For my money, one of the most interesting aspects of a game’s creation is the composition and orchestration of its music. With Final Fantasy, that’s doubly the case because for me, and I imagine for so many others, its soundtrack is one of its best parts. Be it lo-fi channels, new arrangements, compilations, piano versions, or something else, Final Fantasy music makes its way into many of my playlists.
That’s why I was so excited to chat with composer Masayoshi Soken about his score for Final Fantasy XVI. You might recognize his name as he’s also the composer of Final Fantasy XIV. Still, if you don’t, there’s a chance it’s a name you come to remember following the release of FFXVI because after spending more than three hours of hands-on time with the game in Square Enix’s Tokyo, Japan, office, I’m confident we’re about to get a banger of a score.
Final Fantasy XVI Composer Masayoshi Soken
In talking with Soken, I wanted to speak to him about some of the major themes and melodies of any Final Fantasy game – things like the Prelude, the main theme, the Victory Fanfare, and more – and he had plenty to say. In this four-part series, I’ll be breaking down different aspects of the music that excite me and hopefully you too.
The Music of Final Fantasy XVI Part 2 – Creating The Victory Fanfare
Much like the familiar Final Fantasy melody called the Prelude (which you can read about here), the series’ Victory Fanfare is also a well-known jingle. And similar to the Prelude, it shifts to match wherever it appears. Composed by famed Final Fantasy composer Nobuo Uematsu for the original 1987 release of Final Fantasy I, it has since appeared in nearly every Final Fantasy game. If you don’t recognize its name, there’s still a good chance you’re familiar with the melody.
Check out the Final Fantasy Victory Fanfare below:
I was curious how Soken created a new Victory Fanfare for FFXVI. He’s done it before, and you’ll hear it often in FFXIV, but it resembles its classic counterparts more than anything else – deep brass instruments, some bright trumpets on top, and a booming chorus laid lightly behind it all to give it that extra oomph of gravitas. His Victory Fanfare for FFXVI sounds aptly more medieval and gothic. Unlike FFXIV, the booming chorus does most of the melodic work with impactful percussion accenting it. It’s quite different but fitting for the themes of revenge, war, and finding oneself amongst it all demonstrated in the game thus far.
Soken tells me that getting FFXVI’s Victory Fanfare to where it is today comes from a lot of learning through composing the music of FFXIV.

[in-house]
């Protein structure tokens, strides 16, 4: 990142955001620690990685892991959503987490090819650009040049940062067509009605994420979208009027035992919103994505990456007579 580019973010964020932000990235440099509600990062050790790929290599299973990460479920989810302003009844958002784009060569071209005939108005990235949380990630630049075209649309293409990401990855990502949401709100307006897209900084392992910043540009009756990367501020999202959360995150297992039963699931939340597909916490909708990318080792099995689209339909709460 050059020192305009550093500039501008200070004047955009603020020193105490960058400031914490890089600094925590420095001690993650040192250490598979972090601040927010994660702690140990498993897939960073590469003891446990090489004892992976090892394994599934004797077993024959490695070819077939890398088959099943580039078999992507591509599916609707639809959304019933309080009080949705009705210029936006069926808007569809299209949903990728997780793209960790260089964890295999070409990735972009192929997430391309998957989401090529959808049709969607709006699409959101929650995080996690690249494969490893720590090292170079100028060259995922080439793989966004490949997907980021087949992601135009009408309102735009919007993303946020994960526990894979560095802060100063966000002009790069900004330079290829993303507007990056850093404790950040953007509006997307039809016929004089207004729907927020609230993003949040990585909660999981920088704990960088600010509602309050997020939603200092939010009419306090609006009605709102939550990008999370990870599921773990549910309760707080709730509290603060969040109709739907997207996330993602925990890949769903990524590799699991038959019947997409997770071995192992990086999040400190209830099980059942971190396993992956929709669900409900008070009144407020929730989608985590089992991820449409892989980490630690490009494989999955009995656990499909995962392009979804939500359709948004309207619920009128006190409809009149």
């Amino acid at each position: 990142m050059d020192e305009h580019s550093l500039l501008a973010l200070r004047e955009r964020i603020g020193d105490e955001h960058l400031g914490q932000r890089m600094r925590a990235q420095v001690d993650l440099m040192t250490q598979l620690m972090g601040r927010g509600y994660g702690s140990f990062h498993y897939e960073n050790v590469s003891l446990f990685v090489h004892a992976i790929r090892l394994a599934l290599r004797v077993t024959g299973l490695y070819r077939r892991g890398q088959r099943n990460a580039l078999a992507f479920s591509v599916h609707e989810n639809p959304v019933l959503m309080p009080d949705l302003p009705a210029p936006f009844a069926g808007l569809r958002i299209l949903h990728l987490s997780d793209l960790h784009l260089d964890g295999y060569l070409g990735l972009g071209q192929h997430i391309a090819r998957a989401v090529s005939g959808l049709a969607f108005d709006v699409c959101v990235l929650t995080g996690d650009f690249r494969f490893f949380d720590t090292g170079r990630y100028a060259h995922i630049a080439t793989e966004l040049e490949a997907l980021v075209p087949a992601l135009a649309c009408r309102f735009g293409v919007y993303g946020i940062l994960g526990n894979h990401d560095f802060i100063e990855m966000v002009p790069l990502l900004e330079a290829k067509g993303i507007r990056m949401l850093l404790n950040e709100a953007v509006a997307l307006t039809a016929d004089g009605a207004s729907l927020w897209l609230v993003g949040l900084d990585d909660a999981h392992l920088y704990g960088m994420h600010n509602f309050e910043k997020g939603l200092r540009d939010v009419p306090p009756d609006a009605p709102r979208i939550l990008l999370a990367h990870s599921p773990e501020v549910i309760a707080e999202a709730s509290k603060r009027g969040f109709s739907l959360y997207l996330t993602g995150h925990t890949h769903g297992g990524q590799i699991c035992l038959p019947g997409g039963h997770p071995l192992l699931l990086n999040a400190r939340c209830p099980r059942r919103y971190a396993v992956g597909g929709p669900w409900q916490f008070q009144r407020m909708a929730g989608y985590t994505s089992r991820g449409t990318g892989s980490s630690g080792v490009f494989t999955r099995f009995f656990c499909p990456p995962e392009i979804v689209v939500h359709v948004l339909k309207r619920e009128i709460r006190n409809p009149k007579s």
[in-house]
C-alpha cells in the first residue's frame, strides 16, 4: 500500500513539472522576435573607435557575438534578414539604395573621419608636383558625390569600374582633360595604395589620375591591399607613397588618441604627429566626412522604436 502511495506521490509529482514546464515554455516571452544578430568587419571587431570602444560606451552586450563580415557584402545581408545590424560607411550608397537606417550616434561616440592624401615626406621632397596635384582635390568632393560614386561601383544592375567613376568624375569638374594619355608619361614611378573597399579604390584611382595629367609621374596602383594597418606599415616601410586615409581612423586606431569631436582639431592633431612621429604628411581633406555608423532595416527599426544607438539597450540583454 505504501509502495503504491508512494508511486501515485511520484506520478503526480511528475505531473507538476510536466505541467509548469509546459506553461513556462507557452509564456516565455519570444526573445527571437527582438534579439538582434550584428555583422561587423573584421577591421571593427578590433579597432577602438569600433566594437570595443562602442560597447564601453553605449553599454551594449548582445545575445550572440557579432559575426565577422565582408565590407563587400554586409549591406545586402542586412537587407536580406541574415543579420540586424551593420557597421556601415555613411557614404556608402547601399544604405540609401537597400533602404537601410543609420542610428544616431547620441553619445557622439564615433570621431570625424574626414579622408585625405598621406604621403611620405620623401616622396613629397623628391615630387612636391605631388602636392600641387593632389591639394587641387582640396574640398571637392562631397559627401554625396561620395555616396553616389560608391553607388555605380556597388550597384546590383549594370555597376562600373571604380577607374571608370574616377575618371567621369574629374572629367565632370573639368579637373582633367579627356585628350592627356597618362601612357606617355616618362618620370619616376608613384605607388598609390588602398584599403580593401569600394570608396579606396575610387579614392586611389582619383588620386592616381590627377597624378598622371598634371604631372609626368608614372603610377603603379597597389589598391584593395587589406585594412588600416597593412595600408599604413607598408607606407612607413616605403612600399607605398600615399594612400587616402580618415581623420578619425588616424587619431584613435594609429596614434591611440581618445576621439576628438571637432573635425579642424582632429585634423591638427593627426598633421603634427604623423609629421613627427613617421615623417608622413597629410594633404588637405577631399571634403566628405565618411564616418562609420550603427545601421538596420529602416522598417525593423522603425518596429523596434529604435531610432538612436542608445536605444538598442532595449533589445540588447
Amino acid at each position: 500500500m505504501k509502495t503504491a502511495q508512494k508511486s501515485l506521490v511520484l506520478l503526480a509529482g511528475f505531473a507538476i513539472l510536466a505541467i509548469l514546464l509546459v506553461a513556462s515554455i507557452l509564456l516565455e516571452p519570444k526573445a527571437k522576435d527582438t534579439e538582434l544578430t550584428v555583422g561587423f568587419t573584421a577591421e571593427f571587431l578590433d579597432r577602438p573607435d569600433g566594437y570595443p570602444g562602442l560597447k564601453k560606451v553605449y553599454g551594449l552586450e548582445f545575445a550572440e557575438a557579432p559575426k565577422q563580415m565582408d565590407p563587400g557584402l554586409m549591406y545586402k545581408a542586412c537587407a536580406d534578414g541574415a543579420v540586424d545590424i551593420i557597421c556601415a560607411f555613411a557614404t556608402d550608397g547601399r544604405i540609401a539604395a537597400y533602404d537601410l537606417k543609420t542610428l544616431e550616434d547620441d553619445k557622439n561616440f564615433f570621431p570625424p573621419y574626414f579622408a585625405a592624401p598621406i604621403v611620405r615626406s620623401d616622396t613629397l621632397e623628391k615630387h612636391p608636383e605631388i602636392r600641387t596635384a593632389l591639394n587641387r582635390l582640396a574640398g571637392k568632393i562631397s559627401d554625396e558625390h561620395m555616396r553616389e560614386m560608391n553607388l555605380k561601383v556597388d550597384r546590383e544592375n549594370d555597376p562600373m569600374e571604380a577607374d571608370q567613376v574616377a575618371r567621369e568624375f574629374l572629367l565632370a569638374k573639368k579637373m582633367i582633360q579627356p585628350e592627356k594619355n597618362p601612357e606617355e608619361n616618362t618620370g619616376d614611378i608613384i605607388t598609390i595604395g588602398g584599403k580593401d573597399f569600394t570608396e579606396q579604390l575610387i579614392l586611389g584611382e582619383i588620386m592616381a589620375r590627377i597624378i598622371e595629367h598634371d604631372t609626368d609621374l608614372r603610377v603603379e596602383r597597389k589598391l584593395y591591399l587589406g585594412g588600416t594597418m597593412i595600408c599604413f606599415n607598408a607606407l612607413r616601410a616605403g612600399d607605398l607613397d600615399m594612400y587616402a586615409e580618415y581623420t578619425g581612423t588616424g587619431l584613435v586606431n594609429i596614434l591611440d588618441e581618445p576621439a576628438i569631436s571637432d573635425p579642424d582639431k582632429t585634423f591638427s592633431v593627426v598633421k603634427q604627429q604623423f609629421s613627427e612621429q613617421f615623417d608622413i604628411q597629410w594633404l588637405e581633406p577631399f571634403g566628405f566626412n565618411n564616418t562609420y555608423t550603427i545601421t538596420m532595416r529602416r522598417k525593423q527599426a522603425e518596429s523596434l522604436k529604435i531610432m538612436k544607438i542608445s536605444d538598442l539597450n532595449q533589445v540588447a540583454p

“As you know, I am working on Final Fantasy XIV as I work on Final Fantasy XVI [and] have been working on Final Fantasy XIV for a long time,” Soken says. “And I learned a lot by working on Final Fantasy XIV and I learned a lot of tricks that I could do to make certain songs sound a certain way. I kind of stumbled upon that if I use more male choice voices, [you get] a darker sound of the music.
“When having to create the Victory Fanfare for Final Fantasy XVI, knowing that this was a dark game, I immediately thought, ‘Okay, if I use a male choir, you’re going to get that type of dark, heavy sound and so I didn’t really have to think too much about it because it was just something that came to me from my past experience on Final Fantasy XIV.”
The Iron Kingdom of Valisthea
That said, Soken reveals that creating the Victory Fanfare we’ll hear this June wasn’t so easy. He says his first draft was outright bad.
“The first draft I made was absolutely terrible,” he tells me, laughing as he reminisces on it. “Because I wanted it to be perfect, I think I ended up working on it right until master, and I think I probably made about 30 different versions of the Fanfare.”
Right before master, though, which is game development speak for the final version of the game that goes gold, Soken says he found the one that worked perfectly. That’s the one we’ll hear in-game this month. If you’re a fan of Soken, you might be surprised to learn something he wrote is “absolutely terrible” because, let’s just call a spade a spade – his scores rule! But apparently, this process isn’t unusual. “It happens a lot,” he says.
Something I find especially interesting about the Victory Fanfare is that the chorus features lyrics, and FFXVI localization director (and one of the main faces for the game’s press so far) Michael-Christopher Koji Fox wrote most of them.
“I worked a lot with the head of localization on 14 and now the localization director on Final Fantasy XVI [Koji] – we worked together a lot on creating a lot of the tracks that I make,” Soken says. “And whenever I decide to put a chorus in a song, I can always go to Koji and ask him to write the lyrics for me. That’s what happened on the fanfare as well.”
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